or nics. it's a command and control web-based tool that we're looking with mit lincoln labs and dss and i would foresee when we stand up our wing operation center at miramar that the marine corps liaison and the navy liaison and if need be the guard liaison would have access to that tool. the next generation command system is a fantastic web-based command and control technology that we expect to use in the future. with that, thank you. >> thanks. colonel yeager. >> i just want to say you can't underestimate the risk presented by these environments we fly in and really the relationships that we build with cal fire and the training prepares us to mitigate that risk. as rear admiral riveras said, bad things tend it happen at night. they also happen on the weekend and i think we have a 3-day week jepld here but i assure you we are ready to respond. >> from personal experience in 2007, i started training for fire fighting in 2006 but in 2007 was my first actual experience fighting fires and as i went in for my first dip in san diego to fill the bucket about two miles away was my brothers
dr. katie and president lincoln. they're actors, the movement there represented are the only reason it's possible for me to be inaugurated. at chicago union station congressman danny davis boarded an amtrak train for a 17 hour ride to the nation's capital with high hopes for what lies ahead. the president was reelected which is an indication to us that this continues to move in a positive and progressive way. the south shore drill team is gearing up right now they are going to hit the road later on tonight they needed $45,000 to make this trip happen so far they have raised more than 50,000. the 500 lb. cheesecake made right here in chicago always in front of the camera for the big events around the country. this is their fourth inauguration trip celebration cakes for the president's first one the white house releasing president obama as second presidential portraits days before the inauguration this time he opted for a smile the new photo was shot in the oval office on december 6th. join us monday for his second inauguration. our special coverage at 9:00 a.m. the theme of this year
on memorial today. fox ever -- lincoln memorial today. fox 5's photojournalist steve jones was there today. >> but 100 years later the negro still is not free. >> it does make the speech fun because you get to learn about all the people who made your life better. >> soldiers have come fresh from their jail cells. >> and some of you have come from areas where a quest, quest for freedom left you battered by the storms of persecution and staggered by the winds of police brutality. >> lots of them came from areas where they wanted to be free, but the people got in their way. >> let freedom ring from the snow capped rockies of colorado. >> let freedom ring from the courageous vaults of california. >> but not only that. let freedom ring from the stone mountains of georgia. >> is in so important for the kids to -- this is so important for the kids to really know their history and why they go to the schools that they go to. >> it was really inspiring to do it because i know that a great man once said these words. >> and when this happens when we allow freedom to ring. when we allow it to ring from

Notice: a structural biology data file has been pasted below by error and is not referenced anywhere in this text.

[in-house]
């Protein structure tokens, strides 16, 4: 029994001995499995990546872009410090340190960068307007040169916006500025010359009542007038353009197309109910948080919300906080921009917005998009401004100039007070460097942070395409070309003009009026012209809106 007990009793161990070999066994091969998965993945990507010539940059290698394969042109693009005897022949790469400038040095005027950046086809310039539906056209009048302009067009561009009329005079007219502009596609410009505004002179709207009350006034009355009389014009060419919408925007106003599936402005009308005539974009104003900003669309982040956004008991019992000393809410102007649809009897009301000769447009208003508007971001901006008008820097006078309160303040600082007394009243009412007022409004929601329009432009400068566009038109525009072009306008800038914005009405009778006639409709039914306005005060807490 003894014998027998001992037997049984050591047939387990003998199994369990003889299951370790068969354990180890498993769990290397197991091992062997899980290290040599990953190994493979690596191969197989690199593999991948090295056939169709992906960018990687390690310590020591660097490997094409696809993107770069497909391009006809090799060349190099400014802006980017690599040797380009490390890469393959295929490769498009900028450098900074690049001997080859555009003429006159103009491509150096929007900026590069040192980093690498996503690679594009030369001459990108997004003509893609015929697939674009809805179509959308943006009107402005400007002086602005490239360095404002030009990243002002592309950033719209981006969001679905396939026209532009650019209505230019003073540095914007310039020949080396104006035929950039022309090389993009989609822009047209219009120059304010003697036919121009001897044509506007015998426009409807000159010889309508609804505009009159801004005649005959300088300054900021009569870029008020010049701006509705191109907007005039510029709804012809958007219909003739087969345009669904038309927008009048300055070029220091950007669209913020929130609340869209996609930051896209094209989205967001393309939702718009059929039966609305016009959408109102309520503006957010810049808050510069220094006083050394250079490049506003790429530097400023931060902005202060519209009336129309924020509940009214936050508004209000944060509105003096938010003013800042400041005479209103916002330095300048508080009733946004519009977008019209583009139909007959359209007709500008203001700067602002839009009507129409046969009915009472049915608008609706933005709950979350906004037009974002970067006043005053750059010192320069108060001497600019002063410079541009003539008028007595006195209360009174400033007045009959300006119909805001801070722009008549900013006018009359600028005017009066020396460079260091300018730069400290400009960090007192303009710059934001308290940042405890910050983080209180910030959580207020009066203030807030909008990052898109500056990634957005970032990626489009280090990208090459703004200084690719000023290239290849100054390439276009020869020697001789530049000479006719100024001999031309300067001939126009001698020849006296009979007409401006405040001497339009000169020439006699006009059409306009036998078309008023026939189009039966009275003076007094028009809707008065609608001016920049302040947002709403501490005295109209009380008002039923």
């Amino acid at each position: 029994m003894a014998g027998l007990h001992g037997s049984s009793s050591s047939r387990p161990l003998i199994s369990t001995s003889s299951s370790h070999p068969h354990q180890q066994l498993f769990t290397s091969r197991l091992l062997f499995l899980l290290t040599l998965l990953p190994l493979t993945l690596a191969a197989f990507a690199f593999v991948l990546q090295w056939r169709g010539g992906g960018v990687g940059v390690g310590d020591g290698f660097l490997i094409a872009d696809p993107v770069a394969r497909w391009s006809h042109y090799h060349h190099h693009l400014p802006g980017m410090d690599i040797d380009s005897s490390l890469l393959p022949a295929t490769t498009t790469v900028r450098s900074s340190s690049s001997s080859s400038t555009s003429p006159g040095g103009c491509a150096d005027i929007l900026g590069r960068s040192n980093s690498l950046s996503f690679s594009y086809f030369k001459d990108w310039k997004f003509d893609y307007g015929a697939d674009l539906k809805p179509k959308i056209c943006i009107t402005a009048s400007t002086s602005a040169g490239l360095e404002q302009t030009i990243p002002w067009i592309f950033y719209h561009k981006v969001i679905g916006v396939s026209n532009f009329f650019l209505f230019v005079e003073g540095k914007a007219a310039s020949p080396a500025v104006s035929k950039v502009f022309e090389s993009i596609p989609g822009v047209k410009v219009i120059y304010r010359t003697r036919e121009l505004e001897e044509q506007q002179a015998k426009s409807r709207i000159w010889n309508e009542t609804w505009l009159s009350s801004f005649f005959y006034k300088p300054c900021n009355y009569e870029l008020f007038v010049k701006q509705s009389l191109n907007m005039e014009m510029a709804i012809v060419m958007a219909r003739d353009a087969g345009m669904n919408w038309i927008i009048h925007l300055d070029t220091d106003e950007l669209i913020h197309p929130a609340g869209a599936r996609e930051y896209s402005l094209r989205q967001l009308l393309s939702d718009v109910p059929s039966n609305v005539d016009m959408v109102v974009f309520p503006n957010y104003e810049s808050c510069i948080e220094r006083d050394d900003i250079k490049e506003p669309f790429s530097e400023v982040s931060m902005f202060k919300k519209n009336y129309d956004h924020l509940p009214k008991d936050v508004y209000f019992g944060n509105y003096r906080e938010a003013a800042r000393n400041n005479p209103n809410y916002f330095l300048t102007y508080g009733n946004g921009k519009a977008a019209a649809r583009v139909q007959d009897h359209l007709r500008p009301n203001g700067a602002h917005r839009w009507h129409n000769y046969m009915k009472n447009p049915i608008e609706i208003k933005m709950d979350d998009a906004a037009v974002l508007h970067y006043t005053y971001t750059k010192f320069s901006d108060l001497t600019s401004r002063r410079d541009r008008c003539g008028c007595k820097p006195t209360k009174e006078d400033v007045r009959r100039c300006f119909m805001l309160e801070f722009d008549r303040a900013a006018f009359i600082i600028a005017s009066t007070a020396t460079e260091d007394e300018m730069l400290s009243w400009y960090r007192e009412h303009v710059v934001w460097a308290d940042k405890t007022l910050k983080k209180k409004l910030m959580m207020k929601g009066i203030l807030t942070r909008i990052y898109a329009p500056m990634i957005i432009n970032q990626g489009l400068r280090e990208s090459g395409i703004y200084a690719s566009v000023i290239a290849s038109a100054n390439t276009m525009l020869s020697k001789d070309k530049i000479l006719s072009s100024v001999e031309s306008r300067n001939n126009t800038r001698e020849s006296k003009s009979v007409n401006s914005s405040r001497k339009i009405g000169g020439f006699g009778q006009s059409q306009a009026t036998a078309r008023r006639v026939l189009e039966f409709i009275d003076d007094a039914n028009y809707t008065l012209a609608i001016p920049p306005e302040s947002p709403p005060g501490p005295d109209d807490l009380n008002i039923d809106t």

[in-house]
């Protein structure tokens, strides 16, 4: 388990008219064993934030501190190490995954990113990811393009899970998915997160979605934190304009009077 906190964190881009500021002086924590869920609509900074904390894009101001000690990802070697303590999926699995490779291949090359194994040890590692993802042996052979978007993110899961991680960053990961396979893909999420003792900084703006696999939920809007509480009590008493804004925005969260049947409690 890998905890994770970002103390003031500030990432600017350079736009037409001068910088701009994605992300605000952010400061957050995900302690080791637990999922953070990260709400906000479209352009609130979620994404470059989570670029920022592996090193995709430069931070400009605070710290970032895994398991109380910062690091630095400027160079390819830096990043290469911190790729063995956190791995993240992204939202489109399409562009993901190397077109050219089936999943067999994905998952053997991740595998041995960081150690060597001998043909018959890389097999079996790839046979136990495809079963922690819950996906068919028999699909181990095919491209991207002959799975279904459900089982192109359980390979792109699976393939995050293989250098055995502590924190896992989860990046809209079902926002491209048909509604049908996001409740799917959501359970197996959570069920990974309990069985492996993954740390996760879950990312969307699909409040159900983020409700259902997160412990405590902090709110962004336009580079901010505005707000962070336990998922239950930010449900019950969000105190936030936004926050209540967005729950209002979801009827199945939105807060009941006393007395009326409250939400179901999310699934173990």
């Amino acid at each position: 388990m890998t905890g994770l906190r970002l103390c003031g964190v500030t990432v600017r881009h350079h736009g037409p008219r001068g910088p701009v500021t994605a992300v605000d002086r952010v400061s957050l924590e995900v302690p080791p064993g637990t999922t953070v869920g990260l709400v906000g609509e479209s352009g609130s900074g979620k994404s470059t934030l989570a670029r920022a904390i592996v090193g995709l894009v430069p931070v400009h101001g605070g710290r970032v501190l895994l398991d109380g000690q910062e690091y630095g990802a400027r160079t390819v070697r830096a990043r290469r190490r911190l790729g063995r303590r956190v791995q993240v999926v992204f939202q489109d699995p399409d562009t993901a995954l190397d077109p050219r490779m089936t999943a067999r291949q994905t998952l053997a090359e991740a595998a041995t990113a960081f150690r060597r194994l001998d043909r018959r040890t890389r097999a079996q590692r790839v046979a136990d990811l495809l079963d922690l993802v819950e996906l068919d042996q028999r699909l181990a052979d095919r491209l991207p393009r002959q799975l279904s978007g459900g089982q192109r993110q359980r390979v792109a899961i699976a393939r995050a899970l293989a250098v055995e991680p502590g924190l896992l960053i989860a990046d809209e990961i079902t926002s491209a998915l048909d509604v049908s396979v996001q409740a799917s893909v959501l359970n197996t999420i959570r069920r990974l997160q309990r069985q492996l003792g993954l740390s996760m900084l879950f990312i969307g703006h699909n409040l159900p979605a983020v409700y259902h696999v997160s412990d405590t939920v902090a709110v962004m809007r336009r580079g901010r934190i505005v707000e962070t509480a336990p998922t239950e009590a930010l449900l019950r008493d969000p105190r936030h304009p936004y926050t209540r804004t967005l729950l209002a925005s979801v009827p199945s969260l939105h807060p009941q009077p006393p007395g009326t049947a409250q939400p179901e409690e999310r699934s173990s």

have climate change review by the university of nebraska at lincoln. finally, one of my favorite people who has worked along side for many years, veronica johnson. veronica is a news person for nbc. there was a time when the news people are more likely not to have the background. she is of a new generation of meteorologists who not only have great credentials but a study of science on an ongoing basis. she is a phenomenal scientist. onhak you. >> this session we really want to get you thinking. let me talk about journalists that we have today. >> okay, that's a pretty good number. we want to get everyone thinking about droughts in this discussion. you think that we can have a mega-drought? we saw how bad 2012 was in areas of the midwest and parts of the country. what about policy? do you think that we are doing enough? and what about the impact of drought on social marginalization? as we go forth, we are going to be taking some kick off questions and you will notice that there are some index cards underneath your chair. if you can periodically throughout the session, right on some of th
will, indeed. >> a lot of good movies. have you seen lincoln. >> i have not but i'm told i should. >> he's great. >> he's number two. >> daniel day-lewis. >> tommy lee jones is brilliant. >> and hell of a nice guy here. >> are you still winning, charlie? >> today i am with you. absolutely. >> it's been brilliant to see you again. >> likewise. thank you so much. >> come back again. >> you're an absolute pro. >> thank you. >> i appreciate it. >> that's all for us tonight. anderson cooper starts now. >>> we all know there's a good network he sort of broke down telling oprah what it was like as a father of five kids to lie to a child, to lie to a son, his son luke. >> when this all really started, i saw my son defending me and saying, that's not true. what you're saying about my dad is not true. and it almost goes to this question of why now. you know, he can't -- yeah. that's when i knew i had to tell him. >> what did you say? >> i said, listen, there's been a lot of questions about your dad. my career, whether i doped or did not dope. i have always denied that, and i have always bee